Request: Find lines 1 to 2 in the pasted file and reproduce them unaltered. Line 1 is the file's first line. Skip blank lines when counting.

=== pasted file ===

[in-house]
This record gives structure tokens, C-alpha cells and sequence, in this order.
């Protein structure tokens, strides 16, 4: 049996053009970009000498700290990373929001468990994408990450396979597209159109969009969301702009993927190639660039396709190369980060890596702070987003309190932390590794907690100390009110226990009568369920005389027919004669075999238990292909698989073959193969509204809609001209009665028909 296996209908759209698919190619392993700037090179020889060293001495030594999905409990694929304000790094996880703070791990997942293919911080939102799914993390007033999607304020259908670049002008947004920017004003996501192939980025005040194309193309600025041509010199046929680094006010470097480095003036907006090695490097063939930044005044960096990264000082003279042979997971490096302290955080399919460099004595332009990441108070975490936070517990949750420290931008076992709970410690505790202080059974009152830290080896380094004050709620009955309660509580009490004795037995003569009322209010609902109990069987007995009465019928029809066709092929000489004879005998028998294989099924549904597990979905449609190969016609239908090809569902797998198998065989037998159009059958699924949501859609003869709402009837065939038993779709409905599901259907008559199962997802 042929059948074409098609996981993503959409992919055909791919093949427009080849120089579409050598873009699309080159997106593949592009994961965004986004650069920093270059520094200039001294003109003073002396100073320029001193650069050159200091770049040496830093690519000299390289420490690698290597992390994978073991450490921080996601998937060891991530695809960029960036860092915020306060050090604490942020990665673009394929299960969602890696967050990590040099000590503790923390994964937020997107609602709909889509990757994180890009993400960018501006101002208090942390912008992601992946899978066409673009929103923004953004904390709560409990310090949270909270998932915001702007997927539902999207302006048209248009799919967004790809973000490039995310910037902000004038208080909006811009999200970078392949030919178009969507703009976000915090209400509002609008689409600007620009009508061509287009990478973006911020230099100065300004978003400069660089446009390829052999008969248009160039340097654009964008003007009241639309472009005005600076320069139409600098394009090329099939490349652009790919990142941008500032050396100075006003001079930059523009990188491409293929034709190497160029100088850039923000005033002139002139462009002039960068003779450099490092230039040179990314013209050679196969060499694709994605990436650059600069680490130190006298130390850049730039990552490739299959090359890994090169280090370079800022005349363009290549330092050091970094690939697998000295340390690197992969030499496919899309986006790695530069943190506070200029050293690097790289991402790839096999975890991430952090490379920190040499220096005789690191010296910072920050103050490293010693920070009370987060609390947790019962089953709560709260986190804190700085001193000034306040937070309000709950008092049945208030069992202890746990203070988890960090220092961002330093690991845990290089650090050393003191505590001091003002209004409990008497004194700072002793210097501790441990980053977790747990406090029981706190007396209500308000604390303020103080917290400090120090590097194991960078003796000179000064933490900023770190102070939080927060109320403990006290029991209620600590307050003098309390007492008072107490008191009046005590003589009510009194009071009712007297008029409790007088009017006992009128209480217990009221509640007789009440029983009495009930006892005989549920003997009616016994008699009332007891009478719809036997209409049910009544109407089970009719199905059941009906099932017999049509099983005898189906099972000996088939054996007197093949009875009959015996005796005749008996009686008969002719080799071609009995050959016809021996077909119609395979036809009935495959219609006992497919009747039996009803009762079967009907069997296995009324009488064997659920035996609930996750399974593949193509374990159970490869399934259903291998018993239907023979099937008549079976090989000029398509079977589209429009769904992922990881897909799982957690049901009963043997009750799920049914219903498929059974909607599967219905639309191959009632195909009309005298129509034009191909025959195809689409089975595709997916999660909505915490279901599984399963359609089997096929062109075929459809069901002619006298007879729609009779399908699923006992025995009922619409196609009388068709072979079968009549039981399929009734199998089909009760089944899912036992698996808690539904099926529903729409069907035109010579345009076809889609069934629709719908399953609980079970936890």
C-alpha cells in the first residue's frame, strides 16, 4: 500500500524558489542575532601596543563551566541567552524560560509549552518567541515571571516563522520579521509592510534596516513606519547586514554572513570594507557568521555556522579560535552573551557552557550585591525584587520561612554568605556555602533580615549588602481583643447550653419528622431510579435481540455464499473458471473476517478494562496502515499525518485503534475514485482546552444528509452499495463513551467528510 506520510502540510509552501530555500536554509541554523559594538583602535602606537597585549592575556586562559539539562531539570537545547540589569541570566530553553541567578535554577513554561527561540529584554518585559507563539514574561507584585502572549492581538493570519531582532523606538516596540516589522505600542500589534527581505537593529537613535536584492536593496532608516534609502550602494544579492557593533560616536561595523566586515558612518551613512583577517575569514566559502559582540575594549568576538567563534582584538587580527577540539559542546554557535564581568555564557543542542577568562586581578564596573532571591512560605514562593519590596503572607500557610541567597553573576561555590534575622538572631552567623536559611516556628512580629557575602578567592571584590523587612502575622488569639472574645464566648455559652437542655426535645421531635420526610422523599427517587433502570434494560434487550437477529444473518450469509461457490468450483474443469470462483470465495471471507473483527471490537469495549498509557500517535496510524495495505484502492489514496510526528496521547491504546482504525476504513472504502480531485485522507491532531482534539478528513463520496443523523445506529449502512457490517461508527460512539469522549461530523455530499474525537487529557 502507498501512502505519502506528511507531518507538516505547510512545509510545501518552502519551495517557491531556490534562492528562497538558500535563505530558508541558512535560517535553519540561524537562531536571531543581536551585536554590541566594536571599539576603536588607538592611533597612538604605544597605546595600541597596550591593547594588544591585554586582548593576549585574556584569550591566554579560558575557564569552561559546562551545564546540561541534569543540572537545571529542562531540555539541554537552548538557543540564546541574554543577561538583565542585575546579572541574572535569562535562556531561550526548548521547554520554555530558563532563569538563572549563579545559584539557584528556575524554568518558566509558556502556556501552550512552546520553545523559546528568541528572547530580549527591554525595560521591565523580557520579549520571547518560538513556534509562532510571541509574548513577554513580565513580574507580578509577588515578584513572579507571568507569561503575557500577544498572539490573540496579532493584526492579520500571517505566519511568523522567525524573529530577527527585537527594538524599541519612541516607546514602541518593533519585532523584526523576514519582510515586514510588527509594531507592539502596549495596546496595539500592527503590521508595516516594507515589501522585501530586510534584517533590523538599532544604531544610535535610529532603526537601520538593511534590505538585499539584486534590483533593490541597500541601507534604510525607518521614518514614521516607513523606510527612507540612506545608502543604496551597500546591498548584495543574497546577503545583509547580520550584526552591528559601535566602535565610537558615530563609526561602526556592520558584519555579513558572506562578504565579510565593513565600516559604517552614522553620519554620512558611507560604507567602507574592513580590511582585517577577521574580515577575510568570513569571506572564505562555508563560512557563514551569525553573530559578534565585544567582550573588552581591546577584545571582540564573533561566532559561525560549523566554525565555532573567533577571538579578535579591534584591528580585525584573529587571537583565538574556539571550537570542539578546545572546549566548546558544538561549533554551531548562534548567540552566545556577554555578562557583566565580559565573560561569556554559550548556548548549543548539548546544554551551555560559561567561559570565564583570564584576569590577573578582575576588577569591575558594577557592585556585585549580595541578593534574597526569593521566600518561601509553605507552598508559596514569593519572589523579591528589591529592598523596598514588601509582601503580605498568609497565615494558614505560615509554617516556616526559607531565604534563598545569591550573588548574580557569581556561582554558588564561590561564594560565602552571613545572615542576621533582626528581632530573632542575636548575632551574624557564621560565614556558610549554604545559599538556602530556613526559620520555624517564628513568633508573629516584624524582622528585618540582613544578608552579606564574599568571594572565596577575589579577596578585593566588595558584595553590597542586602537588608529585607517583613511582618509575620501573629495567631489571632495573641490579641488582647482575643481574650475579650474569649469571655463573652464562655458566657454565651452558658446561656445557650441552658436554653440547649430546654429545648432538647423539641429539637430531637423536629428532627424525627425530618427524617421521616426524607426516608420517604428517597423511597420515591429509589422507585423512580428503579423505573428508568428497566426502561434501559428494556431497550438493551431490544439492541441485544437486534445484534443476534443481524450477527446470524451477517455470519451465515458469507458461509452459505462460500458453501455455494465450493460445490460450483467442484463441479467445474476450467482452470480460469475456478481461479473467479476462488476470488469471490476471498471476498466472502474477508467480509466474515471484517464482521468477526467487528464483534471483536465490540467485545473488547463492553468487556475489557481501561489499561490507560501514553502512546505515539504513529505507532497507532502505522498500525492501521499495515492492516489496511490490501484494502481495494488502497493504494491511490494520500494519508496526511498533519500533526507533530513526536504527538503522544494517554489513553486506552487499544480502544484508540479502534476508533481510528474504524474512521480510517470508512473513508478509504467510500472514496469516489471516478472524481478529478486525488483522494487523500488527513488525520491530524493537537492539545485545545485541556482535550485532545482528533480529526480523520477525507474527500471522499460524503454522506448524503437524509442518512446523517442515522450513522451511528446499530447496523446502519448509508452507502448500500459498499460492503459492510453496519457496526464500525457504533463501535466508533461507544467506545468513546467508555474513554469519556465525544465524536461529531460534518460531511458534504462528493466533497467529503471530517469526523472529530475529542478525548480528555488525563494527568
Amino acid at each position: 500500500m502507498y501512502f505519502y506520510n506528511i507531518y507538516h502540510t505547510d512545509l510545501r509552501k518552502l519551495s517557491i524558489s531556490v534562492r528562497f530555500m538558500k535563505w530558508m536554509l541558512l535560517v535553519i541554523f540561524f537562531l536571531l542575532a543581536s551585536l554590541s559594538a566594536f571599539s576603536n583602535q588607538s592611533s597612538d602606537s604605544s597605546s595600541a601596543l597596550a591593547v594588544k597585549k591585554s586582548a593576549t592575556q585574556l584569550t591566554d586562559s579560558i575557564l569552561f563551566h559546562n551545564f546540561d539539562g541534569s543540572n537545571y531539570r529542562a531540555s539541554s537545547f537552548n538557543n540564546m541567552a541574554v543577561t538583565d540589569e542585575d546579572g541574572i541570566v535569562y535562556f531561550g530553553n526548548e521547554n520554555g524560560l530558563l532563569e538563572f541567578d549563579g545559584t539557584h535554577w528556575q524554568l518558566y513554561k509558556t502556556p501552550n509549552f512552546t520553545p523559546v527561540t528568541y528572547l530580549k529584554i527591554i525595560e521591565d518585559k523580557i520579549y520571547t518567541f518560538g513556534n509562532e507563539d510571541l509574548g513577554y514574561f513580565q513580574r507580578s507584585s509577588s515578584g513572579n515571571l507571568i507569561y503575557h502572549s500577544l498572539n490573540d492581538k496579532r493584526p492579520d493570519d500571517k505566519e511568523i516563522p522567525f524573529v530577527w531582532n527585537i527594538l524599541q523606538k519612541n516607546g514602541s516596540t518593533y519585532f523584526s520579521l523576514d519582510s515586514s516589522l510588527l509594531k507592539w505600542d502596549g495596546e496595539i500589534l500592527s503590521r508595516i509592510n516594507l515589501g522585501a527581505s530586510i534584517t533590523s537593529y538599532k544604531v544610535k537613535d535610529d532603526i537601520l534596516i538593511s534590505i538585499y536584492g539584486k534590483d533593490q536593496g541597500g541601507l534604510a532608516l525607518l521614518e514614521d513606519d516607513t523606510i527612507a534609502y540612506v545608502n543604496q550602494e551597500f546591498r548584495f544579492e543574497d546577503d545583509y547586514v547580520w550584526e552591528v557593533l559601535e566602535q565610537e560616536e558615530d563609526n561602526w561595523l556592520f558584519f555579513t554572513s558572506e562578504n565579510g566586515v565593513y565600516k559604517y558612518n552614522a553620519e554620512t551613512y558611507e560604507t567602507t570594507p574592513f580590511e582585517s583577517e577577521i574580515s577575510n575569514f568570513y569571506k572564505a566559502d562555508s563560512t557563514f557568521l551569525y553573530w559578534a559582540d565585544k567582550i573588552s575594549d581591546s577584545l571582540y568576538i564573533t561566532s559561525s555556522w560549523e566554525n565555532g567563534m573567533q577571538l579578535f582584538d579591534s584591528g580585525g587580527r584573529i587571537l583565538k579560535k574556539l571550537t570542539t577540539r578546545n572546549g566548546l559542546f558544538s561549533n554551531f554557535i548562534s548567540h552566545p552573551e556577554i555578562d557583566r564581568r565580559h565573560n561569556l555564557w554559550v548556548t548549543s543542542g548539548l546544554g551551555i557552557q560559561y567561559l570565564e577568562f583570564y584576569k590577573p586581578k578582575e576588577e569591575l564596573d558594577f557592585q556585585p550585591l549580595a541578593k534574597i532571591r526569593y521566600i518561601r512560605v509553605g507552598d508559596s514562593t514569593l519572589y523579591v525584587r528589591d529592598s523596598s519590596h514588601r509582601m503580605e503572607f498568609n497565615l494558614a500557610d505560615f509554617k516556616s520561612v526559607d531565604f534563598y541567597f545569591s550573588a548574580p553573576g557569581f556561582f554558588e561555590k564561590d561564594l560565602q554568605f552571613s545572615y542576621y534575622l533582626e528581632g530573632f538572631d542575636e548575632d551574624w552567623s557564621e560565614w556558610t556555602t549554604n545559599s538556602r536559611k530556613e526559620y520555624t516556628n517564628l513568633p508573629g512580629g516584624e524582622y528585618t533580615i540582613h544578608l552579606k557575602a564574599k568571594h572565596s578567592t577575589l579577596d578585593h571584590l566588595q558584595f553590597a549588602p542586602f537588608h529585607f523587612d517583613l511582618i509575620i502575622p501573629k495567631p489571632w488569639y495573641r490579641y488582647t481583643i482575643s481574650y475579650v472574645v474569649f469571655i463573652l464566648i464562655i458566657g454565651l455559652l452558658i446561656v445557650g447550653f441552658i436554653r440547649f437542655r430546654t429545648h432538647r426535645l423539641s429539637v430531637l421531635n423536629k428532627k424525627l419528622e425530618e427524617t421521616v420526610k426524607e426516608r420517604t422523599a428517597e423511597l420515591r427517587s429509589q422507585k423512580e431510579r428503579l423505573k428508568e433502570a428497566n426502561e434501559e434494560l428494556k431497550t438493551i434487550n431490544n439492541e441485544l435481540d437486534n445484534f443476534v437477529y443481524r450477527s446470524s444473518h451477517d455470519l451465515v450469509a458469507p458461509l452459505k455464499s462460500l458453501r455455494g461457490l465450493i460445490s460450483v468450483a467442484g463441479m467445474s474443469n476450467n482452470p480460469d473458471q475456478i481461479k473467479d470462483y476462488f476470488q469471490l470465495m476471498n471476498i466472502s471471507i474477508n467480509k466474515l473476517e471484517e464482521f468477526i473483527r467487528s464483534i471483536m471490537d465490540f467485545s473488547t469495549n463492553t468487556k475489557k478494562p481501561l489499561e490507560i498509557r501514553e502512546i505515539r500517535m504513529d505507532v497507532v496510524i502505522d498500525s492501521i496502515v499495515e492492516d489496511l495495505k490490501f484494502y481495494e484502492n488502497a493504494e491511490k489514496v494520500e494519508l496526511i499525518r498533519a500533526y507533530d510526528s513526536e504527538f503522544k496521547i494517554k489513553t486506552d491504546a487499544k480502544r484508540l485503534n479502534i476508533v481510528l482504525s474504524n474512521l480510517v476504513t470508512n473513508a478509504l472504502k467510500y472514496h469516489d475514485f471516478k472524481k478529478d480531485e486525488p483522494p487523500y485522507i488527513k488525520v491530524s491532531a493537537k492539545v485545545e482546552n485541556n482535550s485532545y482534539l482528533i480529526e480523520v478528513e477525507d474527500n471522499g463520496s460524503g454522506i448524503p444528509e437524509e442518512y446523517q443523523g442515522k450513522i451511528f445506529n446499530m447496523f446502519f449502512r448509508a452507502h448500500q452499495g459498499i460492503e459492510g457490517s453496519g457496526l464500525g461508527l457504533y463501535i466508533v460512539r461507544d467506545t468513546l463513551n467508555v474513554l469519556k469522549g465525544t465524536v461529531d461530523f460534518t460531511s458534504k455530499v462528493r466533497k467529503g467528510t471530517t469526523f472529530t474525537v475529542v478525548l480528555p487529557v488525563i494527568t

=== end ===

[in-house]
This record gives structure tokens, C-alpha cells and sequence, in this order.